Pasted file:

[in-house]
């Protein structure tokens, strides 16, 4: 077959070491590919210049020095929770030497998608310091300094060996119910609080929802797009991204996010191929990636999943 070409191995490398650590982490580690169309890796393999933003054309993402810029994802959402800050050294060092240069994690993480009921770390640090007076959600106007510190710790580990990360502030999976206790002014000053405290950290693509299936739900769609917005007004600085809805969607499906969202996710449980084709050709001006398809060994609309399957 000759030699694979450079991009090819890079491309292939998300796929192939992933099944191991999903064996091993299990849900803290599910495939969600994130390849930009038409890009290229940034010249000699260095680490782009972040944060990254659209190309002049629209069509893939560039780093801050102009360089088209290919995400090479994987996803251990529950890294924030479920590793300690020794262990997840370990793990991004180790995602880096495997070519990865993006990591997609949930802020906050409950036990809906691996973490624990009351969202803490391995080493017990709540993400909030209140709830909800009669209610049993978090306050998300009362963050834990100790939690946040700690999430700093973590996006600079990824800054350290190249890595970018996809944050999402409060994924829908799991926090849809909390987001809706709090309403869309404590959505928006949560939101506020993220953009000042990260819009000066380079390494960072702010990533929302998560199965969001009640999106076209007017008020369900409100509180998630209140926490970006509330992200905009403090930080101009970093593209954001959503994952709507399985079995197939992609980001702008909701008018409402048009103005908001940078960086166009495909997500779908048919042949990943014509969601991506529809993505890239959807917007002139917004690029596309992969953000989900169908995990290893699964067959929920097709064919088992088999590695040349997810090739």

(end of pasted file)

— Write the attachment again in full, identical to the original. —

[in-house]
């Protein structure tokens, strides 16, 4: 077959070491590919210049020095929770030497998608310091300094060996119910609080929802797009991204996010191929990636999943 070409191995490398650590982490580690169309890796393999933003054309993402810029994802959402800050050294060092240069994690993480009921770390640090007076959600106007510190710790580990990360502030999976206790002014000053405290950290693509299936739900769609917005007004600085809805969607499906969202996710449980084709050709001006398809060994609309399957 000759030699694979450079991009090819890079491309292939998300796929192939992933099944191991999903064996091993299990849900803290599910495939969600994130390849930009038409890009290229940034010249000699260095680490782009972040944060990254659209190309002049629209069509893939560039780093801050102009360089088209290919995400090479994987996803251990529950890294924030479920590793300690020794262990997840370990793990991004180790995602880096495997070519990865993006990591997609949930802020906050409950036990809906691996973490624990009351969202803490391995080493017990709540993400909030209140709830909800009669209610049993978090306050998300009362963050834990100790939690946040700690999430700093973590996006600079990824800054350290190249890595970018996809944050999402409060994924829908799991926090849809909390987001809706709090309403869309404590959505928006949560939101506020993220953009000042990260819009000066380079390494960072702010990533929302998560199965969001009640999106076209007017008020369900409100509180998630209140926490970006509330992200905009403090930080101009970093593209954001959503994952709507399985079995197939992609980001702008909701008018409402048009103005908001940078960086166009495909997500779908048919042949990943014509969601991506529809993505890239959807917007002139917004690029596309992969953000989900169908995990290893699964067959929920097709064919088992088999590695040349997810090739």